Feedlots to benefit from new animal care audit

The program is a companion to the country’s national beef code of practice but addresses specific issues in feedlots

A standardized animal welfare program for Canadian feedlot operators should result in healthier, more profitable cattle.

Better animal care has a spin-off benefit because it improves performance, health and reduces the chronically ill or railers, that is, animals that must go to slaughter before they reach market weight.

“They are a loss. They might be a couple hundred pounds lighter so they cost the feedlot money. If there is some way we can reduce those, it saves money,” said feedlot veterinarian Joyce Van Donkersgoed.

Van Donkersgoed was instrumental in developing the audit program with the National Cattle Feeders’ Association and other partners. She described the Canadian Feedlot Animal Care program at the University of Calgary veterinary symposium held earlier this summer.

It is a companion to the national beef code of practice but addresses specific issues in feedlots.

Canadian facilities JBS and Cargill Meats, and Tyson’s at Pasco, Washington, are involved with the program as are retailers and some companies like McDonald’s.

“We will continue to work with our packers and try to work toward a North American program,” Van Donkersgoed said.

The program has received certification and approval from the Professional Animal Auditor Certification Organization (PAACO), National Farm Animal Care Council and the Canadian Roundtable on Sustainable Beef.

It is available online and is offered in English, French and Spanish. It includes low-stress animal handling videos online.

In developing the program, record-keeping and documentation was identified as the weakest link for most feedlots. Large operations are computerized with treatment records and other data, but they also needed a standardized protocol for audit purposes and background information.

The program attempts to cover all aspects of life on a feedlot from transportation, facilities, environment, handling, feed management and identifying acts of abuse.

However, the culture at the feedlot determines acceptance.

“Animal welfare is good for employee morale,” she said.

“I can tell you if top management or the owners of a feedlot don’t care about animal care, it doesn’t matter how good the people are in the organization, it is going to be very tough to change.”

However, more members of the beef sector are demanding adherence to higher animal welfare standards.

Tyson Fresh Meats handles cattle, hogs and poultry and released a program called FarmCheck in 2012. Primarily introduced for the hog sector, it overlays all animal production practices for anyone supplying the company, said Lora Wright of Tyson.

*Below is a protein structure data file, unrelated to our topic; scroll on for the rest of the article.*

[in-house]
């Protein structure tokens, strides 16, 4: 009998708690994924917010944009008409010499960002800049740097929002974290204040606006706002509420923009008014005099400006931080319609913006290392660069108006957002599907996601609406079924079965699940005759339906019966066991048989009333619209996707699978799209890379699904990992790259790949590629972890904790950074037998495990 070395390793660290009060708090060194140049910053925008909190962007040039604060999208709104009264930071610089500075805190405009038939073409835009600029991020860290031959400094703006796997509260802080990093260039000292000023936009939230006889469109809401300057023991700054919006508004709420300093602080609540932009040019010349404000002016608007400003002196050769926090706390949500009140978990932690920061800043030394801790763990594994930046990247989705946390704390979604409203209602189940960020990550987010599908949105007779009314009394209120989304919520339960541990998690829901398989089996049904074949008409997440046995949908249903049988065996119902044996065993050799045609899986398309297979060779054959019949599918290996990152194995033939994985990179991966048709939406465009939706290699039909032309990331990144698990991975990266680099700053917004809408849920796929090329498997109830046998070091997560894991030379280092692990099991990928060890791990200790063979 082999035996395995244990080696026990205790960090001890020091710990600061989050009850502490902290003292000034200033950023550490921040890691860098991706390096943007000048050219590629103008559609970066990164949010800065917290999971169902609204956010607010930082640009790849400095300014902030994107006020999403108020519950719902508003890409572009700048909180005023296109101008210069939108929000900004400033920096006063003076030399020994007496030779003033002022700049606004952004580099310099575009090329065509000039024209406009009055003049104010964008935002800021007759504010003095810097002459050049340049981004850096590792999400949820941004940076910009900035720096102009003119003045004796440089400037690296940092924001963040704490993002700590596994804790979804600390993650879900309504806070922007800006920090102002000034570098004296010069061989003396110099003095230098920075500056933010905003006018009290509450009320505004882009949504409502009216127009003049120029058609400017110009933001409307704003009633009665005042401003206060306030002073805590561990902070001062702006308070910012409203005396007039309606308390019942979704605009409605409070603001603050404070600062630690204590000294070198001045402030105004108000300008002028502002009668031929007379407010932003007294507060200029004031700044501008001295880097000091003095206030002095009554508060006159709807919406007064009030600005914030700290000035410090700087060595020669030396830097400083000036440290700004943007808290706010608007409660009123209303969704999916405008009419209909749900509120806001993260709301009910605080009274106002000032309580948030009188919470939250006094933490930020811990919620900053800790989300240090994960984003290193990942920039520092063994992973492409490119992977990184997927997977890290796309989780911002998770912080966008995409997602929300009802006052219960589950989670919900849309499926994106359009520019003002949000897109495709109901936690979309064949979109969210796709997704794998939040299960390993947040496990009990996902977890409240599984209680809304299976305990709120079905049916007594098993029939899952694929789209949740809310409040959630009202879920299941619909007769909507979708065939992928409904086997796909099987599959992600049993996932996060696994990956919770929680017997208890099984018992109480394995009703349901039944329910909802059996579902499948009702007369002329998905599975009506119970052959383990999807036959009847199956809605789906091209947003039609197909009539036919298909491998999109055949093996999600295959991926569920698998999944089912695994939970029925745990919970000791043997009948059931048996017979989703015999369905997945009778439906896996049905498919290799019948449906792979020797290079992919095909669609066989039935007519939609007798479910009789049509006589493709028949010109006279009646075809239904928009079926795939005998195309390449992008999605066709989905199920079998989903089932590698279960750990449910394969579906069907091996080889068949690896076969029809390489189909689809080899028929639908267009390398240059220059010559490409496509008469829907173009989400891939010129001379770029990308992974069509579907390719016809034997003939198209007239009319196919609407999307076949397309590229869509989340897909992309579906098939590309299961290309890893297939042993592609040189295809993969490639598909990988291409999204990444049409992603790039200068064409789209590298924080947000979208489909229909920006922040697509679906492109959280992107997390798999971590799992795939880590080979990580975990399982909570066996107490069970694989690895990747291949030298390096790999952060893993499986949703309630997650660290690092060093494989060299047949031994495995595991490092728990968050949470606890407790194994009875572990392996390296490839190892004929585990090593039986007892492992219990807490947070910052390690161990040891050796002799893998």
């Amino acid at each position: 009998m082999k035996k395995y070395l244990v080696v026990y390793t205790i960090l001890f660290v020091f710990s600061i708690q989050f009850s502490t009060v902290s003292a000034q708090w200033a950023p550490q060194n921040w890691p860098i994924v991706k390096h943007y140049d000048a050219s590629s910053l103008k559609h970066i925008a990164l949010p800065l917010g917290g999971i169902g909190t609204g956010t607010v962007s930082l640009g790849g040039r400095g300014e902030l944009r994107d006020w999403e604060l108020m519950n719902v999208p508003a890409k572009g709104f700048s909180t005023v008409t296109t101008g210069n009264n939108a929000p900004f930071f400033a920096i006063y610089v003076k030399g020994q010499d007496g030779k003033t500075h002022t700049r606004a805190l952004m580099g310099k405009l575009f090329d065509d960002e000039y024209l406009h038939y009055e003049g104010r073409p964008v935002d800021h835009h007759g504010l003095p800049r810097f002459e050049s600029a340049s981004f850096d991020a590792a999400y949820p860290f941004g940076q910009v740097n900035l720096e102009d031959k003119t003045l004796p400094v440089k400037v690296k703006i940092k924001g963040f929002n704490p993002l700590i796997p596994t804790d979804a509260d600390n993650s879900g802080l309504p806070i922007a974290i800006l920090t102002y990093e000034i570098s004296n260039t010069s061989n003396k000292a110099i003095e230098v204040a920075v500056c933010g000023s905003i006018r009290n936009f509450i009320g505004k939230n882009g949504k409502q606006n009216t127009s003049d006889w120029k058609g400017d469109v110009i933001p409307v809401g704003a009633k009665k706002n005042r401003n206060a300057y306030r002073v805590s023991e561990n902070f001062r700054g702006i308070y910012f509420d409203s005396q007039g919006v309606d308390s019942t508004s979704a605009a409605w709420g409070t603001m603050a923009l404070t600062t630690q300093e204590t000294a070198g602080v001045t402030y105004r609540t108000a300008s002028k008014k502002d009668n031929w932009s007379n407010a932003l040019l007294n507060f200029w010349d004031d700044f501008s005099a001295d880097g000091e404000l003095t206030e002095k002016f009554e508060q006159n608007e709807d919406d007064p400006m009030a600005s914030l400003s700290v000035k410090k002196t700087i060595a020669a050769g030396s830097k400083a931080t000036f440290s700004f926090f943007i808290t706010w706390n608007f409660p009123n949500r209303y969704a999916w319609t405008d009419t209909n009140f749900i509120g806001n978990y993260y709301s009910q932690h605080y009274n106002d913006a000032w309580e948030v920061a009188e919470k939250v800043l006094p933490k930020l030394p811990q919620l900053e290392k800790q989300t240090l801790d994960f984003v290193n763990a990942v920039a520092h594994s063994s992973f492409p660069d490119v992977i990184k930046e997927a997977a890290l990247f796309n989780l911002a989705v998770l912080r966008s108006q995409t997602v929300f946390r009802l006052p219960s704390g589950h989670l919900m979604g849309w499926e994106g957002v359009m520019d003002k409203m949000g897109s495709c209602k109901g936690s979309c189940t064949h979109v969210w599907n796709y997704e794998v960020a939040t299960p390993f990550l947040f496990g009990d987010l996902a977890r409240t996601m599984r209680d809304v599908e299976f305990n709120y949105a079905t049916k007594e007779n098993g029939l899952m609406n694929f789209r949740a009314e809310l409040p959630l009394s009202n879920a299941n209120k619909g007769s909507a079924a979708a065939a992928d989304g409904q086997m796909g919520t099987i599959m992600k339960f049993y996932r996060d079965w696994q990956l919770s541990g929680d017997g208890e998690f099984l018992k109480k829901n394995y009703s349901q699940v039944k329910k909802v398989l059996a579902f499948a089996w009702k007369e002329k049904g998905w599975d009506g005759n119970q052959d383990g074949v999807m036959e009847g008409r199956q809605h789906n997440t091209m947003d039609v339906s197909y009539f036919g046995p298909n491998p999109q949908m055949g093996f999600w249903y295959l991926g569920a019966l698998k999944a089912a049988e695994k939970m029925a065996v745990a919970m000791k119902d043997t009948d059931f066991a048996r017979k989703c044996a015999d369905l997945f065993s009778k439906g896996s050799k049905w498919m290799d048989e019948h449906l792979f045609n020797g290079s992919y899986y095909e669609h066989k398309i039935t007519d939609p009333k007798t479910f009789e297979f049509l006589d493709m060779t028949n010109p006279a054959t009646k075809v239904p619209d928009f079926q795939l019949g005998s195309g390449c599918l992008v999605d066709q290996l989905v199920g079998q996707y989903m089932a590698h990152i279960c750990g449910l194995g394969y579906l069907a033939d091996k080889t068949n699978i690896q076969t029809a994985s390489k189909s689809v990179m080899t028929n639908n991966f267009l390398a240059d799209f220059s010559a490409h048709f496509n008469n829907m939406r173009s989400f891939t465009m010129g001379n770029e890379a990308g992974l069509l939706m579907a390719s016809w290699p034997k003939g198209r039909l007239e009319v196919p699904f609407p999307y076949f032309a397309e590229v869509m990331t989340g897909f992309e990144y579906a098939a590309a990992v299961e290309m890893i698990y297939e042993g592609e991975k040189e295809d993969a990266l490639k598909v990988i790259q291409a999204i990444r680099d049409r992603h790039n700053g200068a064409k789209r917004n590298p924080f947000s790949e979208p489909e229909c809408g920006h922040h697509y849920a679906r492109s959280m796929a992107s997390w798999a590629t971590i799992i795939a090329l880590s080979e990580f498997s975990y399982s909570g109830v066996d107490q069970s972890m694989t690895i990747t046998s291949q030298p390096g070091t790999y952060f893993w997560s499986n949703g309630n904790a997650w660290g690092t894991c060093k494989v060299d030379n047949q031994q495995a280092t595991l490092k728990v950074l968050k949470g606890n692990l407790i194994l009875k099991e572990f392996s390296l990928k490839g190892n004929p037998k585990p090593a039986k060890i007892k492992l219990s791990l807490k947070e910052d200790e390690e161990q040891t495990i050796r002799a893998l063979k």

“Animal welfare today is even bigger than the five freedoms. It is much more specific and detailed and we are living in a world where our customers are expecting full transparency not only in what we do in our production facilities but throughout the supply chain,” she said.

The average person does not know what happens on the farm but they are curious about the source of their meat and what happens on the ranch.

A universal welfare program is a gargantuan task for the American-based company because it deals with 3,790 feedlots and livestock markets, 3,672 chicken operations, 1,774 hog operations and 95 turkey farms.

The program uses third party auditors and relies on help from an expert advisory council.

The audit covers facilities, animal health, transportation, nutrition, records on drug use and other treatments. It requires proper training for those working with animals to avoid abuse.

It does not prescribe a particular type of housing or other management decisions but focuses on the welfare of the animals living there.

In 2017, 539 audits on cattle, swine and poultry operations were completed. Individual audit results are not released.

Each sector has shown improvement but a particular issue for the beef sector was limited documentation of their activities.

“They spend their time caring for their animals and that is a good thing. However, in audits some amount of record keeping is required,” she said.

Read the Canadian feedlot program at nationalcattlefeeders.ca/feedlot-animal-health-welfare/.

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